Good Americans (or “system inhabitants,” as one of my readers calls them during her broadcasts) often claim that they value freedom and liberty while waving the flag, yet they’re actually lying to themselves and each other when they do so. What they really value is safety, convenience, and authority; by contrast, anything that’s risky, obstructive, or decentralized (peer-to-peer) is feared, hated, and scorned by Good Americans reflexively, without question. As Rayo put it:

“[F]reedom is not a monolithic entity; there are various degrees. But not all degrees are necessarily viable. For most people, I suspect that choice is between predominately servile (vulnerable) life-styles and predominately liberated (invulnerable) life-styles.”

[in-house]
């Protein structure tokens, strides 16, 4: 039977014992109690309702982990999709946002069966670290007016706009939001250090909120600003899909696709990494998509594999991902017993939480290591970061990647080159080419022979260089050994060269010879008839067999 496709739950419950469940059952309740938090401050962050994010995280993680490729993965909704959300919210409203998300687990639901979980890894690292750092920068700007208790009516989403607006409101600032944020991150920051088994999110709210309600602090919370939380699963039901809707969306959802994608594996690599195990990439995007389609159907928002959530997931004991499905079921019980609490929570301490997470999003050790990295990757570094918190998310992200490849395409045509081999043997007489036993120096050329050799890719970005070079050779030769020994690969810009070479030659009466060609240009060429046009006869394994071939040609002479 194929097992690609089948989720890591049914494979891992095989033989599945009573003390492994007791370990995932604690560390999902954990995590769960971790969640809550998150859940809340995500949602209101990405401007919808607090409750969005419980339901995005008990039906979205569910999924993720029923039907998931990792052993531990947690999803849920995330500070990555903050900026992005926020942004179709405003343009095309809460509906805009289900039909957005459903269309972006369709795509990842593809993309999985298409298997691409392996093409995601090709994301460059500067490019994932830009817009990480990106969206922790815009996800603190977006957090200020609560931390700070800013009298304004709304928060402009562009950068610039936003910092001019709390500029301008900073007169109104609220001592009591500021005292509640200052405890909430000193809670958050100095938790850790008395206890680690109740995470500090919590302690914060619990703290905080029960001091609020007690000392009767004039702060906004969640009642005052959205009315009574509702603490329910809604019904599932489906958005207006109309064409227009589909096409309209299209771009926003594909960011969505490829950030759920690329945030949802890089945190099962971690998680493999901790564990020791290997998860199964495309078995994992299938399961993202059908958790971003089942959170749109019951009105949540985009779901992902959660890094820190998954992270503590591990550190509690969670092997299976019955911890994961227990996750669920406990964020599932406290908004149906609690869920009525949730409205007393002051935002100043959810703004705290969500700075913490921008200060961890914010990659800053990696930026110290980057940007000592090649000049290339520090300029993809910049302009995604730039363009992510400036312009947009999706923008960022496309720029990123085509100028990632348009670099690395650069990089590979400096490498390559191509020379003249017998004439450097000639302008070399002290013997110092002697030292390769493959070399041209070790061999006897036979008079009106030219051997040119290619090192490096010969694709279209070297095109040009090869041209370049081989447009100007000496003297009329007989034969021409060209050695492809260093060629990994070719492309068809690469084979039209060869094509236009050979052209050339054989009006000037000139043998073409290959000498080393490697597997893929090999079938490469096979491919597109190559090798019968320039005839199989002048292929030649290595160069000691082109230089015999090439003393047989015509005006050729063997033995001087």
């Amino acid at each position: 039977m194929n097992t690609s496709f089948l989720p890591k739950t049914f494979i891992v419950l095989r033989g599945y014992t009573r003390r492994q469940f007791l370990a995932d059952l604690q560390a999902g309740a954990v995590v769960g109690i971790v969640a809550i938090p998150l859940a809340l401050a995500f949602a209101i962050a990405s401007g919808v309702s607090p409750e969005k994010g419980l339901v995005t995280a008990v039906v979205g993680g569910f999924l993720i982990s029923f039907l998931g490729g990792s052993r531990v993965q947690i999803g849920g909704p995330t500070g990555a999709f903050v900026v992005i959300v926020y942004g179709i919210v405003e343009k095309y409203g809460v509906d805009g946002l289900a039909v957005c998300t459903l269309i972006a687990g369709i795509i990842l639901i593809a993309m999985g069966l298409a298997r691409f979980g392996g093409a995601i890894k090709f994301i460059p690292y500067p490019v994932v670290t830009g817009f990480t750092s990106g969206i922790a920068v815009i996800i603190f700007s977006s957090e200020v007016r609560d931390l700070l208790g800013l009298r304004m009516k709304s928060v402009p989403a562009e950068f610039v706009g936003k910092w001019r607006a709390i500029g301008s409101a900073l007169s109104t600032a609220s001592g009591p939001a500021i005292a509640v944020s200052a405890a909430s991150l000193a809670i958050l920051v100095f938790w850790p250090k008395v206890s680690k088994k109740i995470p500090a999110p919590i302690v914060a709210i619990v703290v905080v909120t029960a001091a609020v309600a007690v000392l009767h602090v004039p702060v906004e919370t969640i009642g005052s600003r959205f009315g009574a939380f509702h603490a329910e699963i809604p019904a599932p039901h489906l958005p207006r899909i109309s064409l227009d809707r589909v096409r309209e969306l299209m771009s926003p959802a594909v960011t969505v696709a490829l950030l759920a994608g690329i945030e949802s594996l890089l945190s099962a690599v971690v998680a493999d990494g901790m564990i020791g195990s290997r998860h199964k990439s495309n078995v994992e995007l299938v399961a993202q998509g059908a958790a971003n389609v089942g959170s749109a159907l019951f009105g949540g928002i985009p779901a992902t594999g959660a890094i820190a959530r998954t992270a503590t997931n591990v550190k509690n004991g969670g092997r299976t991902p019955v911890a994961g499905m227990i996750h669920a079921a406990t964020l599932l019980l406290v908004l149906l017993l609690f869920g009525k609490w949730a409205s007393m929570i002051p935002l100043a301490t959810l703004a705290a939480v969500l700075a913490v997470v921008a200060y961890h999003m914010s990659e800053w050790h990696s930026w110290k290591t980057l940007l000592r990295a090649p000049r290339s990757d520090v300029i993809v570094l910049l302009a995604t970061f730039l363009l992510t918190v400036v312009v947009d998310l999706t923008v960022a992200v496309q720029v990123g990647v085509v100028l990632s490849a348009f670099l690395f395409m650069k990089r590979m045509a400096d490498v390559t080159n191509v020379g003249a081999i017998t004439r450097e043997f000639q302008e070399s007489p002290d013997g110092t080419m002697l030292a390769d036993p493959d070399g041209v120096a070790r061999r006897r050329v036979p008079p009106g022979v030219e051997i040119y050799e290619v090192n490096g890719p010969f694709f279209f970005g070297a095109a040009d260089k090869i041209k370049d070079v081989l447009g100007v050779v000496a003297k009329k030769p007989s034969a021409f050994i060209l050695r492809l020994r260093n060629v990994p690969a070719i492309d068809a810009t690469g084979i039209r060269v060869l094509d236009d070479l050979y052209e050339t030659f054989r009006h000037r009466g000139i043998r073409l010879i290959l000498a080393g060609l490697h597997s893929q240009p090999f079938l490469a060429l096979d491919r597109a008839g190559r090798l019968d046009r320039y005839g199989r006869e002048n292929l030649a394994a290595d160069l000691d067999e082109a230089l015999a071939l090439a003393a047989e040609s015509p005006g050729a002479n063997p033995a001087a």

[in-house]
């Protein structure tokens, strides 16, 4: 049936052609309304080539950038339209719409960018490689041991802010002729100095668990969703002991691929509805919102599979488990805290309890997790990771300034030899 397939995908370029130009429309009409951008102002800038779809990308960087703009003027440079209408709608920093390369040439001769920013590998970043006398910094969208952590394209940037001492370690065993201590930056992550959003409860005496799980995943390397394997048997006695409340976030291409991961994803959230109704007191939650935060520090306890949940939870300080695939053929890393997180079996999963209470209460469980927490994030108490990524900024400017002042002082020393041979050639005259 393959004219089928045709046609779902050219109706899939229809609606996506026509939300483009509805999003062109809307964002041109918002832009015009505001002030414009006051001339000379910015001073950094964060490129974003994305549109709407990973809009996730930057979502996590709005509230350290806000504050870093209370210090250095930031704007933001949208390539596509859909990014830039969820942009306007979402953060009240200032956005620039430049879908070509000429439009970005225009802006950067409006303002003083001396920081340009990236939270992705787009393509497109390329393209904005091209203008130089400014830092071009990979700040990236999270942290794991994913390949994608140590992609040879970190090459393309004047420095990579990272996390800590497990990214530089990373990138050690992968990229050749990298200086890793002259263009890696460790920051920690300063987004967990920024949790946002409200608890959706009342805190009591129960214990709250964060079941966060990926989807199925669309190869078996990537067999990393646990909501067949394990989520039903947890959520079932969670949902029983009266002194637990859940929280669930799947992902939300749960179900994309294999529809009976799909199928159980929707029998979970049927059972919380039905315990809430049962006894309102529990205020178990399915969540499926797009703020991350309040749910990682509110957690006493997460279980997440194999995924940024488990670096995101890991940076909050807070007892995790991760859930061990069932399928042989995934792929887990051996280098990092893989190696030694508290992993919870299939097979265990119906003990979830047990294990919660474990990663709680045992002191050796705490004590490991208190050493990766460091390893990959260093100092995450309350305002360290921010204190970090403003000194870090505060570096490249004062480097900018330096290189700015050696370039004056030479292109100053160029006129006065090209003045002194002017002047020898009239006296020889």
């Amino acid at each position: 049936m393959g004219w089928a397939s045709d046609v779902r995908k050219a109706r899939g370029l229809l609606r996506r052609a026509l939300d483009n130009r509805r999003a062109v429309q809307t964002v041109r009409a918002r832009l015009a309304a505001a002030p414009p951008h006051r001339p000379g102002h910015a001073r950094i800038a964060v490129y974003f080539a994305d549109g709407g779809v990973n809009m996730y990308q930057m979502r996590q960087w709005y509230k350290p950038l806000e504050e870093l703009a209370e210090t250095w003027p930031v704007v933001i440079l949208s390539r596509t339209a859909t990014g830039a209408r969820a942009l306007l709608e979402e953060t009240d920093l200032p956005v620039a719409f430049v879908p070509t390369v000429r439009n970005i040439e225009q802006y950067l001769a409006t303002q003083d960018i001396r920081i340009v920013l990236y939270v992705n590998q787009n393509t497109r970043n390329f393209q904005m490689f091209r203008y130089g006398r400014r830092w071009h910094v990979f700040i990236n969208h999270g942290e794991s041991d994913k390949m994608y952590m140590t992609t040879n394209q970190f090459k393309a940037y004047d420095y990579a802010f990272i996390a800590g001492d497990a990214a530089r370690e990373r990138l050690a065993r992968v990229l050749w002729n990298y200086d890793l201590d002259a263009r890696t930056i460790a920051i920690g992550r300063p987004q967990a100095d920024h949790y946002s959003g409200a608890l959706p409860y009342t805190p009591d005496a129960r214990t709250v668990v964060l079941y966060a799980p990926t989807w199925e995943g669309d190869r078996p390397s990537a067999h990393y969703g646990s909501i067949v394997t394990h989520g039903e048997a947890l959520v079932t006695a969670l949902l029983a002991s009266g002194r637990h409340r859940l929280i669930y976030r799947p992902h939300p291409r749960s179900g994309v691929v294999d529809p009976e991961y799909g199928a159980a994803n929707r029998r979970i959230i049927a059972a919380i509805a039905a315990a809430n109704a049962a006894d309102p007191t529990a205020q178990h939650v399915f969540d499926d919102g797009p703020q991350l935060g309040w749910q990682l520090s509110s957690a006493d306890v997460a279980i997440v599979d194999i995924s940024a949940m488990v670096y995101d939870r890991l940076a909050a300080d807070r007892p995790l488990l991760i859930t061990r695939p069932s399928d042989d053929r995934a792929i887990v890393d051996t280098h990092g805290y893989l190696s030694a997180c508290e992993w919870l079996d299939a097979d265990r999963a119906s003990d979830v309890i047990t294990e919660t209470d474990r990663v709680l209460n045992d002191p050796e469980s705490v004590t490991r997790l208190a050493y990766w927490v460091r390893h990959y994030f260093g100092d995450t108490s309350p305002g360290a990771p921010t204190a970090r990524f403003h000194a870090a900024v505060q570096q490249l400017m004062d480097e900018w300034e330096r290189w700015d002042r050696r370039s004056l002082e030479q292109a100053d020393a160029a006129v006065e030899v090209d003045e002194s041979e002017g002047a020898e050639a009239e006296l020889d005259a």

Emotional security blankets, whether under the guises of patriotism, nationalism, or even “Trumpism,” are just disposable labels that are evocative of conspicuous consumption (consumerism), which, in reality, are all anti-free market. My point here is that Good Americans are more than happy to remain quite vulnerable to coercion provided that they solely rely upon legal interstices for protection against said coercion.

Communication within the servile society is greatly hampered because any line of cohesive thought gets interrupted by one thing or another. Putting up a premise, much less a syllogism (logical argument), is virtually impossible in most circumstances, because the Good Americans’ mode of speech does not allow enough time to articulate much of anything due to repeated interruptions. There is only just enough time to spit out either commands or questions (“You! Grab that!” or “May I take your order?”), but nowhere near enough to actually facilitate a real conversation about much of anything.